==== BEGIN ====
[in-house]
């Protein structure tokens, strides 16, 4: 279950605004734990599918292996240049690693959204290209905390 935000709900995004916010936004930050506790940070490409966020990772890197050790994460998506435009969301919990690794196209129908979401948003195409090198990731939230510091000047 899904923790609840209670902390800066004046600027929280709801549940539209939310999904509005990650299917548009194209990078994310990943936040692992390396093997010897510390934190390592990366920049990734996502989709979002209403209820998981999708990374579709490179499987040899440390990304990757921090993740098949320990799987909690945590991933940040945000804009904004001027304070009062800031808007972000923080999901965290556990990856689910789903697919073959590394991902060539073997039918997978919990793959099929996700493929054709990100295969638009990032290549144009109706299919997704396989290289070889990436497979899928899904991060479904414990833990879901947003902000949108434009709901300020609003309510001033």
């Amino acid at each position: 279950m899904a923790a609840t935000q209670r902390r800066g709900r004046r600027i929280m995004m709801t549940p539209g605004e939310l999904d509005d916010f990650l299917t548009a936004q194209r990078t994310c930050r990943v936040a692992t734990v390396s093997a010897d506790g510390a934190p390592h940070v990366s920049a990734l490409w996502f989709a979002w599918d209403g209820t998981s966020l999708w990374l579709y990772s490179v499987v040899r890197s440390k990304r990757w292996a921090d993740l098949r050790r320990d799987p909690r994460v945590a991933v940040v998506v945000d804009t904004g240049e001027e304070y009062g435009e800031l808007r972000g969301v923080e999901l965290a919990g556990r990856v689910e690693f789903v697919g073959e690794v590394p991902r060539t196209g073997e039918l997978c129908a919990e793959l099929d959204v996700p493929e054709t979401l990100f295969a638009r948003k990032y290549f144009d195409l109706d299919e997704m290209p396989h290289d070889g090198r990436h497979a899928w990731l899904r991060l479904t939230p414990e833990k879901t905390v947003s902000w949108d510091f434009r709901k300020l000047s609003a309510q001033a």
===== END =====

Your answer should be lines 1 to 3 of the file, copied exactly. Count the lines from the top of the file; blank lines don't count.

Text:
[in-house]
């Protein structure tokens, strides 16, 4: 279950605004734990599918292996240049690693959204290209905390 935000709900995004916010936004930050506790940070490409966020990772890197050790994460998506435009969301919990690794196209129908979401948003195409090198990731939230510091000047 899904923790609840209670902390800066004046600027929280709801549940539209939310999904509005990650299917548009194209990078994310990943936040692992390396093997010897510390934190390592990366920049990734996502989709979002209403209820998981999708990374579709490179499987040899440390990304990757921090993740098949320990799987909690945590991933940040945000804009904004001027304070009062800031808007972000923080999901965290556990990856689910789903697919073959590394991902060539073997039918997978919990793959099929996700493929054709990100295969638009990032290549144009109706299919997704396989290289070889990436497979899928899904991060479904414990833990879901947003902000949108434009709901300020609003309510001033």
């Amino acid at each position: 279950m899904a923790a609840t935000q209670r902390r800066g709900r004046r600027i929280m995004m709801t549940p539209g605004e939310l999904d509005d916010f990650l299917t548009a936004q194209r990078t994310c930050r990943v936040a692992t734990v390396s093997a010897d506790g510390a934190p390592h940070v990366s920049a990734l490409w996502f989709a979002w599918d209403g209820t998981s966020l999708w990374l579709y990772s490179v499987v040899r890197s440390k990304r990757w292996a921090d993740l098949r050790r320990d799987p909690r994460v945590a991933v940040v998506v945000d804009t904004g240049e001027e304070y009062g435009e800031l808007r972000g969301v923080e999901l965290a919990g556990r990856v689910e690693f789903v697919g073959e690794v590394p991902r060539t196209g073997e039918l997978c129908a919990e793959l099929d959204v996700p493929e054709t979401l990100f295969a638009r948003k990032y290549f144009d195409l109706d299919e997704m290209p396989h290289d070889g090198r990436h497979a899928w990731l899904r991060l479904t939230p414990e833990k879901t905390v947003s902000w949108d510091f434009r709901k300020l000047s609003a309510q001033a």